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Old May 1st, 2012, 03:54 PM   #21
sittingtenantman
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Looks much better

The existing building needs demolishing anyway.
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Old May 1st, 2012, 03:55 PM   #22
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House prices will go up as well. Great news. It's a win win. You could rent somewhere at http://www.sittingtenants.com
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Old May 29th, 2012, 07:57 PM   #23
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Does anyone think there will be a big opposition from locals?? That's the shame about towers in London...No one seems to like them, and everybody opposes them until after they are built, when they start claiming how much of a 'architectural icon' they are - happens every time, it's a joke
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Old June 19th, 2012, 09:50 PM   #24
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Approved: http://www.cityam.com/latest-news/ni...anning-consent
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Old June 19th, 2012, 10:13 PM   #25
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Wow this is to become another serious skyscraper cluster for London! Impressive stuff!
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Old June 19th, 2012, 11:42 PM   #26
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Yay!
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Old August 24th, 2012, 04:23 PM   #27
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http://www.cnplus.co.uk/sectors/hous...&contentID=556




Planning consent granted for £400m Vauxhall towers

21 August, 2012 | By Chris Berkin


A major mixed-use scheme in Vauxhall Cross, involving a 40-storey tower and a 32-storey tower, 291 apartments and 26,000 sq ft of offices, has been granted planning permission


The development will also create shops, restaurants, a digital cinema, a hotel with a sky bar, a dental surgery, a children’s play area and 58 affordable homes.

Wendover investments is the landowner involved in the scheme, while Montagu Evans will act as project manager. Squire and Partners are the architects behind the development.

Adrian Owen, partner and head of residential at Montagu Evans, said: “The vision for Vauxhall Cross Island Site has been a trailblazer for the area well in advance of other applications. Michael Squire’s original concept begun in 2006 and was picked up again in 2009.”

“The GLA’s planning policy framework for the Vauxhall, Nine Elms Battersea Opportunity Area was only adopted in March 2012, showing how truly inspired the project is.”

The site will be located within the Greater London Authority’s Vauxhall Nine Elms Battersea Opportunity Area, being transformed by 16,000 new homes and regenerated transport infrastructure.

The towers, for which planning permission was sought in 2011, will join the St George’s Wharf Tower in the Vauxhall Cluster, set to form the centrepieces of a new commercial and residential district.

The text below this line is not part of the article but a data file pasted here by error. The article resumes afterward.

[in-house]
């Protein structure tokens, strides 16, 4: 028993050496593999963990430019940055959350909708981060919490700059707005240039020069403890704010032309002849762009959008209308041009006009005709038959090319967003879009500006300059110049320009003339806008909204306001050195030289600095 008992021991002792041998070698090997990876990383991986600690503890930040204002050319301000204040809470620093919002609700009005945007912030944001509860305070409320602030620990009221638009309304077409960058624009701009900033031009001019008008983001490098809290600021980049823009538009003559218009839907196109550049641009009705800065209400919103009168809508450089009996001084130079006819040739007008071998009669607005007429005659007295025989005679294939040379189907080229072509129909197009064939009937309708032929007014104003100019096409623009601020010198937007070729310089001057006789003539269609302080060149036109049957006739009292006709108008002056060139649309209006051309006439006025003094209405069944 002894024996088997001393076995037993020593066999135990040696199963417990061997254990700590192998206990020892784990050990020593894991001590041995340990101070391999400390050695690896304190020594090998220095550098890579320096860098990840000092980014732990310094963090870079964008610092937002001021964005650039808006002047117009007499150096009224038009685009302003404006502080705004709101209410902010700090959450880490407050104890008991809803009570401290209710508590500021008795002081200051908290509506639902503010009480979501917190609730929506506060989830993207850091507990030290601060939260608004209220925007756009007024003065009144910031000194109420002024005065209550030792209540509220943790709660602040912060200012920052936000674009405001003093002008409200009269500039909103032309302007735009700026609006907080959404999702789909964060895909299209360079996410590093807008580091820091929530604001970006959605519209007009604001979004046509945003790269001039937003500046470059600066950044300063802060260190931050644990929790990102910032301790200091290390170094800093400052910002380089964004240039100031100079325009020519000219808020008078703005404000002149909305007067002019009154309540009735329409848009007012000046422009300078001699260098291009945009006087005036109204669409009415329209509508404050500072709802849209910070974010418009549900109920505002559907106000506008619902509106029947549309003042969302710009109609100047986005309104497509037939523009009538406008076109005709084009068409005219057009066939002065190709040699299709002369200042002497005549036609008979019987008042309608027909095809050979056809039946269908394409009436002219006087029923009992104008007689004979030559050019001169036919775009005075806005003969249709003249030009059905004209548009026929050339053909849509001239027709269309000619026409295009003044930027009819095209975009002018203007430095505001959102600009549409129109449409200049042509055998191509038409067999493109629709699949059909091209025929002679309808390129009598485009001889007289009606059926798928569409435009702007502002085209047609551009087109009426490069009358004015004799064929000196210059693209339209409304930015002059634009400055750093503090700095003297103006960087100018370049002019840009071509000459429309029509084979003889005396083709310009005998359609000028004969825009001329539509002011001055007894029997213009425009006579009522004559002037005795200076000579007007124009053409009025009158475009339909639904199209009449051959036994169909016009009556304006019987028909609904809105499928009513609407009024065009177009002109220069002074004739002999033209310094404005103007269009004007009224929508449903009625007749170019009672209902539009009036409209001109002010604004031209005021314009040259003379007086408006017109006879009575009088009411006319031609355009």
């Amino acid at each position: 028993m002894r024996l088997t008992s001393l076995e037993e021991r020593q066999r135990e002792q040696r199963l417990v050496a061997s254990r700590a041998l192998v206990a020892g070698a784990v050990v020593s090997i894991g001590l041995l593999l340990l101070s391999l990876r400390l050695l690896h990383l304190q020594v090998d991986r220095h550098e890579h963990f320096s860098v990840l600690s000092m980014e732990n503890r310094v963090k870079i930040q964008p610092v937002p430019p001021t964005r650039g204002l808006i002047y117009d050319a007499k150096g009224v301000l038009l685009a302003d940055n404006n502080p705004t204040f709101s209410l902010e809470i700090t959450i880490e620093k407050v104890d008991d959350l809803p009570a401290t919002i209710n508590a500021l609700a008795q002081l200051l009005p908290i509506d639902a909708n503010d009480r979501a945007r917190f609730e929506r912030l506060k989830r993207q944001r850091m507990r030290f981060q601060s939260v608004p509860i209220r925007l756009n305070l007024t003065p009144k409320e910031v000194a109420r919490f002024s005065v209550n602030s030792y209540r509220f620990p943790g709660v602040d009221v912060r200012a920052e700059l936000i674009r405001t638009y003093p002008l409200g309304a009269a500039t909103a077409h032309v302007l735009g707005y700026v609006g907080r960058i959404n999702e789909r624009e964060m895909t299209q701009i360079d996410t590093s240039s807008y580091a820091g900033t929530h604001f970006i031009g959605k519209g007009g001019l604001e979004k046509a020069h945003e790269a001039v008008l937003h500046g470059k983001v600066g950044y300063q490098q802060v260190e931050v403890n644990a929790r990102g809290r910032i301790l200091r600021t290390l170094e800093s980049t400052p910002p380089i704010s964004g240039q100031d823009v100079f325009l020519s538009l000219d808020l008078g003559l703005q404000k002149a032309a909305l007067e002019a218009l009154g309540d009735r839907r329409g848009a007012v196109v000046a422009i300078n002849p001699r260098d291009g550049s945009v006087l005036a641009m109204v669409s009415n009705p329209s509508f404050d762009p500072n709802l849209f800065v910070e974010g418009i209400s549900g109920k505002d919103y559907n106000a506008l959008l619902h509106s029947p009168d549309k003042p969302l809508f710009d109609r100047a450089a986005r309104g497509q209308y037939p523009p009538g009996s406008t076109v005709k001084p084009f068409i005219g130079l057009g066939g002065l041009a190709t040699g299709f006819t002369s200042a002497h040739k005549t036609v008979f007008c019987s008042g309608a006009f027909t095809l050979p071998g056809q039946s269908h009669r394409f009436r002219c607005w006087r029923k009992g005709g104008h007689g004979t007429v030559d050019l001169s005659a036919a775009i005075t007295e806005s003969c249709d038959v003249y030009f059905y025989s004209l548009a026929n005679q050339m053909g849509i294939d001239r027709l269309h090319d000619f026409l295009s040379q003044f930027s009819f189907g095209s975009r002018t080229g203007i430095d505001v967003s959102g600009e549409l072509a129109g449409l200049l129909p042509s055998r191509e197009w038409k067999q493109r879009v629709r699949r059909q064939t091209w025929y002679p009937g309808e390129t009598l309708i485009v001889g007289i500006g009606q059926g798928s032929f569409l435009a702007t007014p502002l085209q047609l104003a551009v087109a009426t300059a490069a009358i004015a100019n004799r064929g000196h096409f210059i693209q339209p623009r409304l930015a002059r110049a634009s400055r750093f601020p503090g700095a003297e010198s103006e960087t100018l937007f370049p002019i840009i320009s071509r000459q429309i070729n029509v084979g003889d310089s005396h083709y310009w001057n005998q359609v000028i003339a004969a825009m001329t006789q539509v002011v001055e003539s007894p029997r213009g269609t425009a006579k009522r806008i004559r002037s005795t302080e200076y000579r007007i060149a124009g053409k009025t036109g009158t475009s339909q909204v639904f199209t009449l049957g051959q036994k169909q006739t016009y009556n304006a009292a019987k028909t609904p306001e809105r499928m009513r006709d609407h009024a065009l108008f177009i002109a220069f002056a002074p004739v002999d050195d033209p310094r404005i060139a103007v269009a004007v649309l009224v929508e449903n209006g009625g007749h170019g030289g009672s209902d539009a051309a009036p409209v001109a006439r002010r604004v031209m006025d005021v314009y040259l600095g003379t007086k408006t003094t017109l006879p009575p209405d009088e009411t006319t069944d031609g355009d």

Infrastructure upgrades include a new entrance to Vauxhall Underground station and a series of new road crossings to the bus station.

Raoul Veevers, a planning partner at Montagu Evans, said: “Bringing to fruition this scheme on this site has been challenging, but this consent will see the development of one of the key strategic sites in Vauxhall and help to establish this area as one of the most important residential and economic hubs in the capital.”

Michael Squire, partner, Squire and Partners, said: “We are delighted that the plans for the Vauxhall Cross Island site have been granted consent by the inspectorate”.

“The scheme will transform and reinvigorate the area, opening up the confusing transport interchange and providing an important connection between the historic centre of Vauxhall, the river and the emerging Vauxhall, Nine Elms Battersea Opportunity Area”.

“New retail, offices and public spaces will improve the ground floor environment and bring life to this previously derelict site.”

Steve Reed, leader of the council for the London Borough of Lambeth, said: “Now that the decision has finally been made about the future of this site we are determined to work together to ensure the future regeneration of Vauxhall.

“There may have been different views in the past about the best way forward. The situation has now changed. Going forward we will be working together to realise and unlock this important site’s enormous potential for Vauxhall.”

The Department of Communities and Local Government said it expected the scheme to “kick start regeneration of the Vauxhall area in teh way invisaged in CS Policy PN2”, as well as “deliver and contribute towards growth in housing and employment opportunities, as required by the London Plan Policy 2.13”.

“The Secretary of State agrees with the inspector’s reasoning and conclusions on high quality and inclusive design. He agrees that the proposal has the capacity to deliver buildings and a layout of high architectural quality.”
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Old August 24th, 2012, 04:39 PM   #28
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Planning consent granted for 200m (£400m) Vauxhall towers

let's celebrate with some bananas!




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Old August 24th, 2012, 04:47 PM   #29
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The design is very common to me unfortunately, that's a pity. I like the footbridge connecting both towers though. The good thing is that another two towers are gonna see the light in the nice area of Vauxhall.
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Old August 24th, 2012, 04:59 PM   #30
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That's now 4 or 5 towers of 150m-200m with planning consent..and with the new American Embassy starting construction just down the road, the demand for residential property in this area will soar.

Dead certs to be built....
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Old August 27th, 2012, 09:15 PM   #31
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Quote:
Originally Posted by DeFiBkIlLeR View Post
Dead certs to be built....
Fingers crossed.



Quote:
Nine Elms presents chance of new ‘South Bank’